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Money Management

The subject of money management is a broad area with many options, but its use is necessary to survive in trading today’s volatile financial markets.

If used properly, money management techniques can stabilize or dramatically enhance the performance of a trading system.  On the other hand, if money management is used improperly, it can adversely affect the results of a trading system.


In this article, I am going to discuss the general rules for employing money management orders and demonstrate how to write a basic money management strategy that works.

What is Money Management?

Money management is the act of managing open positions in a trading system based on current profitability, relative performance to other market positions or statistical behavior computed from historical testing.

The principle behind money management is very simple – if profits can be taken before they vanish and losses reduced before they grow in size, a trading system should, in theory, make more money and be easier to trade.

There are 3 basic types of money management rules

1.   Stop Loss
2.   Trailing Stop

3.   Profit Target 

Stop Loss

Stop Loss is the concept of closing out a position when some predefined level of loss is reached.  The predefined level could be a fixed amount of money or a fixed number of points from the entry price point.  There are many ways to define the stop loss level. 

Trailing Stop

Trailing Stop is the concept of protecting the profits of an open position.  Usually, a trigger level has to be reached before the trailing stop orders are placed.  The trigger level can be a fixed amount of profit or a fixed number of points from the entry price.  Once the trigger level is reached, the trailing stop order is placed to protect a certain part of the current profit.  

Profit Target

Profit Target is the concept of taking a profit while it is to your advantage.  A predefined level of profit is set and when that level is reached, the system exits the position immediately.  Predefined level can be anything from a fixed amount of profit, a fixed number of points from the entry price, to a particular price level like the previous month’s high or previous trading day high. Usually, profit target rules are implemented through the use of limit orders.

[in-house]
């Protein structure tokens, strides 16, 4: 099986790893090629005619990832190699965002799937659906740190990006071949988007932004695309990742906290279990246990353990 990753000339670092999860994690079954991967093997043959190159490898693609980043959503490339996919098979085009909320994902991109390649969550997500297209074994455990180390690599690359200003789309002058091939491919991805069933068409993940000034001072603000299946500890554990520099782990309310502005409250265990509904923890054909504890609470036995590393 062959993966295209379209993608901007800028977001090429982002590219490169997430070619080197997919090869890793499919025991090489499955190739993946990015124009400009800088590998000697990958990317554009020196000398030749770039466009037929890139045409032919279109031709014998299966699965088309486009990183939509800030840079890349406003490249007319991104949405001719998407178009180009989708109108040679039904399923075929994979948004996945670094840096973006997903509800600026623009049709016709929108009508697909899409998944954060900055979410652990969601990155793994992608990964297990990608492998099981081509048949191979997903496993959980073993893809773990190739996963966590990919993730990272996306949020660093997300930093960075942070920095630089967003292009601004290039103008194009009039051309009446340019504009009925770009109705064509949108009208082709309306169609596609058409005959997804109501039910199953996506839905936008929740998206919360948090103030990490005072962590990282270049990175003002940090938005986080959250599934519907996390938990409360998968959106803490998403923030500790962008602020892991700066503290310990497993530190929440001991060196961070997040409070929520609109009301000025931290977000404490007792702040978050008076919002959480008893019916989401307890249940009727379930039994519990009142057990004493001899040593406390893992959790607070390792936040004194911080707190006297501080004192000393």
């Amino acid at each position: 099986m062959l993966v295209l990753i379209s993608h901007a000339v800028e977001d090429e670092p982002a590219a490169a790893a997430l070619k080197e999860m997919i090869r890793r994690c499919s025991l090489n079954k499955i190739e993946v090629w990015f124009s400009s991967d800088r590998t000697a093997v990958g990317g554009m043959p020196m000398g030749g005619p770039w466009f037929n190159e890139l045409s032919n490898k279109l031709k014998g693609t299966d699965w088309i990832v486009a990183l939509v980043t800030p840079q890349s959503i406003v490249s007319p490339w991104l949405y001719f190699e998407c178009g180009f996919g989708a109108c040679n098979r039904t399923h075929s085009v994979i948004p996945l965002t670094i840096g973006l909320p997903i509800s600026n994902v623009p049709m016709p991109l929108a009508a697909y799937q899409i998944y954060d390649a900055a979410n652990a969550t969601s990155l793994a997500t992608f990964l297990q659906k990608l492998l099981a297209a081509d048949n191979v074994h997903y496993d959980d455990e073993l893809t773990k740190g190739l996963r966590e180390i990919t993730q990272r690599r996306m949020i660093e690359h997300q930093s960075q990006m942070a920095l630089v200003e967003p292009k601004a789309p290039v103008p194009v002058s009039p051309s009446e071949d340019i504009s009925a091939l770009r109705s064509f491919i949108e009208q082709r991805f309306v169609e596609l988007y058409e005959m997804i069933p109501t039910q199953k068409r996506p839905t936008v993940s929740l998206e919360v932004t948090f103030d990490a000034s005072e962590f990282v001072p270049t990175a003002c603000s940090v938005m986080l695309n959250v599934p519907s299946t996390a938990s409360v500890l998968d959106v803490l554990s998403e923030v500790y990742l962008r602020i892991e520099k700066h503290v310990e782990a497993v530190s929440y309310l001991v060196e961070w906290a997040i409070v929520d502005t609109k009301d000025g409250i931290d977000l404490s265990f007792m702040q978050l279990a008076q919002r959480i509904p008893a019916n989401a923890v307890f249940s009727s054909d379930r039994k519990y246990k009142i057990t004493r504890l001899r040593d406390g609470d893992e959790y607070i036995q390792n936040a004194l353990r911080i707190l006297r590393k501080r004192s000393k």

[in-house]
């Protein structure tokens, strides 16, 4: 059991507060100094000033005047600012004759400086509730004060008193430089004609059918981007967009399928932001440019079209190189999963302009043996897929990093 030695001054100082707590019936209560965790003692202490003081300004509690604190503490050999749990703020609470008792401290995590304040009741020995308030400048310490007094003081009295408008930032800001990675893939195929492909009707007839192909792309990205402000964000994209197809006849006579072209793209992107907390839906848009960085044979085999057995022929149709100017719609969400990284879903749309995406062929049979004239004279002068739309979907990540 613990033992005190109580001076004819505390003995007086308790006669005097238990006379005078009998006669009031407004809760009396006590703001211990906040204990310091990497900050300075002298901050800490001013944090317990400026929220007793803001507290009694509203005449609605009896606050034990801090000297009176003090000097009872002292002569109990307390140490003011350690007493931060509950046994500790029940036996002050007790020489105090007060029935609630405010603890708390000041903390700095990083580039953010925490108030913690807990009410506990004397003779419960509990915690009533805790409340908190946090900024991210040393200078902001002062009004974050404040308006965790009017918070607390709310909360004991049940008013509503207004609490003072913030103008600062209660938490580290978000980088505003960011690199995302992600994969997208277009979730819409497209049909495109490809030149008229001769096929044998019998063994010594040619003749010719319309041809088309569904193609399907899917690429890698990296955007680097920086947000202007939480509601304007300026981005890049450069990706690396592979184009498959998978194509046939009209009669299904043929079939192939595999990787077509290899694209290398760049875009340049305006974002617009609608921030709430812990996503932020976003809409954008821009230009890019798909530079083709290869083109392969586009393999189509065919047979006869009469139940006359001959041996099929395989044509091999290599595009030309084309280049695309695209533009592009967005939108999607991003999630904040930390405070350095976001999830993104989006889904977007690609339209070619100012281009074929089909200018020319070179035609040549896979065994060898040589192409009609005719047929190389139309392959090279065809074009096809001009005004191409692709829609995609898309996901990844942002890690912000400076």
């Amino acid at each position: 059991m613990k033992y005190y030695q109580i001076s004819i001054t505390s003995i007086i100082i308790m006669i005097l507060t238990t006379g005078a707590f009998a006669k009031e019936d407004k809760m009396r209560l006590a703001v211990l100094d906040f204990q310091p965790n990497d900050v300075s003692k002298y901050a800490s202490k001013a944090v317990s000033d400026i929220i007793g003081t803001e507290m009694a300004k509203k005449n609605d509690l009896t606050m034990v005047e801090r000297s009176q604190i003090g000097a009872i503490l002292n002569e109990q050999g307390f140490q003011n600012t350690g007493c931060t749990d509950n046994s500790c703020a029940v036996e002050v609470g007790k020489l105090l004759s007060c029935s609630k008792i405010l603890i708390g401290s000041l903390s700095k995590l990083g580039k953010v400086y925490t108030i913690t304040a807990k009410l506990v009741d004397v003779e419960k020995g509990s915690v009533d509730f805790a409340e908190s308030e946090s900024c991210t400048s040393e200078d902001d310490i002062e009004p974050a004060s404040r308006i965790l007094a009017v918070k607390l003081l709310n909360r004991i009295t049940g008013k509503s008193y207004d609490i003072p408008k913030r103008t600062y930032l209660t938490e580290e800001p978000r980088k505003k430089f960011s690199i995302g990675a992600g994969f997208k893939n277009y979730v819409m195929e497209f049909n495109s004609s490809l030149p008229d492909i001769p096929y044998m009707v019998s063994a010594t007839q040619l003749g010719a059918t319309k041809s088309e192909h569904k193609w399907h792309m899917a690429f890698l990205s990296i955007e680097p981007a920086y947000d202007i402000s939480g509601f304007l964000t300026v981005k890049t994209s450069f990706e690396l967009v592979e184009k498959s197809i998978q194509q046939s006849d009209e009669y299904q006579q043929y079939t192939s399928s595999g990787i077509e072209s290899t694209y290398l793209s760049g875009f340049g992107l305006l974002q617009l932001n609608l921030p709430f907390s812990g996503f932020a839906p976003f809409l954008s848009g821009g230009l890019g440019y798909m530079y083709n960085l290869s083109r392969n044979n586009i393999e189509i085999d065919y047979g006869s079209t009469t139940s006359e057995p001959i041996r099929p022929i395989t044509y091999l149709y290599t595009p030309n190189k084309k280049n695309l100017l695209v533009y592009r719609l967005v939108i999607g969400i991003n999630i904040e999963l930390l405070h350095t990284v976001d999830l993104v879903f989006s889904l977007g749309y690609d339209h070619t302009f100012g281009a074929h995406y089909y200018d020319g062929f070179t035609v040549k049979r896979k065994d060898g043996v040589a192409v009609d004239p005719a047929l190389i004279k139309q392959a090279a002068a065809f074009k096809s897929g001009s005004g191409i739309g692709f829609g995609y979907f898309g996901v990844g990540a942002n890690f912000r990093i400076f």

General Tips in Applying Money Management Rules

1. Apply money management code only after the system shows some form of consistent profitability.

2. Avoid using money management orders whenever possible.

3. It is a known fact that the further you place your stop loss orders away from the price, the higher your percentage of winning positions combined with an increase in drawdown size.

4. It is a known fact that profit target rules can boost profitability significantly.  Profit targeting may not work going forward, unless your targeting rule takes into consideration adapting to current market conditions.

5. By using optimization on money management rules, it is possible to turn most non-performing trading systems into profitable systems.  Such results are not sustainable going forward because it is curve fitting the system against the historical data.

Static Value versus Volatility Adjusted Value

Most beginning traders design trading systems with static values in their money management rules. You cannot blame them because most trading software provides canned money management options so everyone can optimize their systems to show some form of profitability.

A more appropriate approach is to use adaptive values that change based on market conditions, not a fixed value chosen arbitrarily by the user or optimizer.

For example, if you designed a trading system that has a fixed 3-point profit target, it may work at current price levels, but it may not work when the price level has changed to double the current price.

Modifying an Existing System

Another issue encountered when adding money management code to an existing system is that you have to properly modify the system so that its entries do not change.  Otherwise, you will fall into the trap of developing a new and different trading system without realizing it.

For example, if your system takes an oscillator signal when the indicator reverses from overbought and oversold conditions, you could have multiple buy signals without a corresponding sell signal.  If your money management rules take you out of a current position, should your system take consecutive signals in the same direction that follow?  In most cases, it is best that you do not let your system re-enter a position in the original direction unless and until the original position has been offset.

An Example

In this article, we will use a basic moving average system that works consistently as a daytrading system, but less so when positions are held overnight.

Can money management techniques help improve the results?

Notice we are dealing with e-mini S&P data over so many years.  The price ranges from 800 to 1500, which is a huge variation for any static money management rules to work properly.  We need something that is more robust to consistently describe our rules.

The technique used is a volatility based method using average daily range.  The reason is obvious, since we keep positions overnight.  We need to be able to work with the volatility of the daily changes in the e-mini S&P.  All stop loss, trailing stop and profit target are described indirectly as a fraction of the average daily range.